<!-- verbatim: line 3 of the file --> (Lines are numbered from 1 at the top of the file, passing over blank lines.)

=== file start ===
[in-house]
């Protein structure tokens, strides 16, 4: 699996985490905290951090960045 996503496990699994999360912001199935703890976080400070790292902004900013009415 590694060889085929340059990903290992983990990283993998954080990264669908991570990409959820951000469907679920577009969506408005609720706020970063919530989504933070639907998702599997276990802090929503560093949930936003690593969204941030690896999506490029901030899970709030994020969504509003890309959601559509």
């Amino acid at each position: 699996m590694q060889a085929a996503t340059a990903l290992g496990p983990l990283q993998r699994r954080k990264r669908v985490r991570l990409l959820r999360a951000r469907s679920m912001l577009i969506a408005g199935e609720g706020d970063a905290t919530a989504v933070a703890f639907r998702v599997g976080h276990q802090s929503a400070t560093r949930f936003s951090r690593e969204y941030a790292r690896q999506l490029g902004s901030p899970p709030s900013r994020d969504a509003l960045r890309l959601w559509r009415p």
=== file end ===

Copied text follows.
């Amino acid at each position: 699996m590694q060889a085929a996503t340059a990903l290992g496990p983990l990283q993998r699994r954080k990264r669908v985490r991570l990409l959820r999360a951000r469907s679920m912001l577009i969506a408005g199935e609720g706020d970063a905290t919530a989504v933070a703890f639907r998702v599997g976080h276990q802090s929503a400070t560093r949930f936003s951090r690593e969204y941030a790292r690896q999506l490029g902004s901030p899970p709030s900013r994020d969504a509003l960045r890309l959601w559509r009415p």